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  3. i was in a 3yr relationship with a 33yr old divorced woman whos two kids lived with the father. I kicked her out in the end because of the unstable nature of the relationship. I then became obessed with her and wanted her back but she had immediately moved in with someone and married them within three months, this sent me into a deep depression and I had to get professional help.It was then I found out about BPD and I realised that I was not in a normal relationship. My former partner since her marriage has in the space of a couple of hours accused me of 'ruining her life'to 'will be there for me when I need help'....I still think about her alot but the best advice is to have no contact at all and thank my lucky stars I am out of a destructive relationship.

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  4. I am hurting really bad after a four year relationship with a BPD man--as usual, he was the man of my dreams. We shared an incredible intellectual relationship (both of us are academics) and so I overlooked a lot and went back to him several times. I reached my breaking point this time around and I miss him terribly. He constantly has to have "new women." He didn't show up as planned when my mother was dying and I needed support. He of course blamed it on me! I wasn't available to do what he wanted, when he wanted. I still cannot get him out of my mind and heart. This has to be the most horrible malady for any one who tries to have a relationship. I tried so hard to understand him. I read many books, talked to my therapist, tried to figure out how to react so as not to set him off. I did everything I possibly could. Yes, he hooked into my childhood issues and yes I thought that if I could make it work I could solve many problems from my past--that was my problem and that is mine to bear. There is absolutely no empathy, no sympathy, and continual blaming for everything. This is a tragedy in human relationships.

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  5. I am two months out a two year relationship with a beautiful borderline blond who, of course, was the woman of my dreams. I am still reeling and am just past thinking of suicide. My friends saw my soul leaving me as my personality changed from happy and funny to sad, serious and somber. She almost sucked me down the black hole of her painful existence. I believe that if I had stayed much longer she would have taken my life from me. Either physically, socially or legally. The sickest thing I have experienced in my 55 years. The sickest thing is that I would still like her back....Here goes the male to the Black Widow Spider.... If you meet one of these women run at the first sign. She can take your life and soul.

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  6. I lived all the typical ups and downs having been in a short but intense relationship with a borderline. He loved me one day, made me feel like he really wanted his neighbor the next, made me feel like he was longing for his ex yet the next. The relationship with his ex was so hedonistic and dysfunctional, it’s embarrassing to articulate the details he described of it – but when we were dating, he insisted up and down he was over it, but it didn’t seem like it.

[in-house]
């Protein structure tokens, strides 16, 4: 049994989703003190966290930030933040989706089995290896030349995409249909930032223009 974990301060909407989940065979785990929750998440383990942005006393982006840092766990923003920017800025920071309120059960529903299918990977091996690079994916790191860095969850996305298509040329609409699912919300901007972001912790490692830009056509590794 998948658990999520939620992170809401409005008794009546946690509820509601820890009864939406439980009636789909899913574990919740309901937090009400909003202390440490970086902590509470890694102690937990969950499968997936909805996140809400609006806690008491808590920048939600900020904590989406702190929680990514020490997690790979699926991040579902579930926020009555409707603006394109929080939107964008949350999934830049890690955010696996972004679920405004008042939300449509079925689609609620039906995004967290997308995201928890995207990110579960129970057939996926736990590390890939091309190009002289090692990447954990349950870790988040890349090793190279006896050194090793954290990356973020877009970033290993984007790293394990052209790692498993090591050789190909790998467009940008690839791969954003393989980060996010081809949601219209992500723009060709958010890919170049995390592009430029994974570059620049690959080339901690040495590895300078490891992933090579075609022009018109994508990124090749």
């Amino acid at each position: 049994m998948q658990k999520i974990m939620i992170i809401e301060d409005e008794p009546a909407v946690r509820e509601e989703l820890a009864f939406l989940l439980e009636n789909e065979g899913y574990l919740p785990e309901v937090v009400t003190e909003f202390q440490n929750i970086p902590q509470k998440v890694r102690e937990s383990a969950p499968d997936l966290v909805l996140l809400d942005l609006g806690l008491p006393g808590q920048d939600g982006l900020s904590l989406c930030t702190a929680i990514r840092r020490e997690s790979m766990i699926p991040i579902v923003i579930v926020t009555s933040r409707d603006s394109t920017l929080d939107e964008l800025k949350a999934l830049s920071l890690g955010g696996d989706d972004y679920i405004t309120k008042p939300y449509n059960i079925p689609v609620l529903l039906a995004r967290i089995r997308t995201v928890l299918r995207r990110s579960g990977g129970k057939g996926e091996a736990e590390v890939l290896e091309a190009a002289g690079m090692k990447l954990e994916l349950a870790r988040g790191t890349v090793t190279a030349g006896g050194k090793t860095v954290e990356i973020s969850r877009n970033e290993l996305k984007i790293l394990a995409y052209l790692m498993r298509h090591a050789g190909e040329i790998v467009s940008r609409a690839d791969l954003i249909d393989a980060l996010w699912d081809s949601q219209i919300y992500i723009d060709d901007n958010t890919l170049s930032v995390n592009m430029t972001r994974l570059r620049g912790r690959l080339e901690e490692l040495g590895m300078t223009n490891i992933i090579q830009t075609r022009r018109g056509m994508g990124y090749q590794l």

Like many borderlines I’ve read about, he’s high functioning and has a side to him that is upstanding with a corporate job and he’s had spans of sustained responsibility – having gone through the army and subsequently college, stayed at a Fortune 500 company job for 7 years… so many of the messy, instability red flags apparent at first, I wrote off as a phase. He shared that many stressful events have occurred in his life at once: several job losses in the economic downturn, several deaths in his family – including his brother, then the breakup of his relationship, therefore it was easy to make excuses for his dysfunction and see some of his successes as reasons to decide to “work with” the dysfunction.

    After 9 months of rollercoaster ride, he loves me, he loves me not, abusive rage for no reason, small disagreements blown out of proportion, acting possessive like he wants to own me – yet insists on retaining emotional relationships with former lovers and crushes he labels as “friendships” – we finally broke up for good and he moved on to a quiet docile, part time receptionist in his office – that he claims is a better fit than I was because she has a calmer temperament and is more what he’s looking for “in a long term mate” since she’s a “grounded” single mom, as opposed to me and my occasional weekend enjoyment of friends, music and beer (in spite of my corporate job).

    Me getting angry and pushing back on this behavior made ME the abusive one, who was jealous of his “friends” and uncompassionate for not accepting a continued relationship with the 18 year old ex-stepdaughter of the ex girlfriend who burned her face while trying to make meth in her bedroom.

    So the common sense conclusion is to just let it go, see it for the ugly mess it was and move on – but I am constantly haunted by the sweet, loving good times – and my mind spins the possibility that the docile new girlfriend won’t trigger his erratic behavior AS BAD as I did, and that our experience will lead him to “get better” for her – then all the sweet wonderful things I loved about him will be something he now shares with her, minus the worse of the crazy. Please help talk me out of this thinking.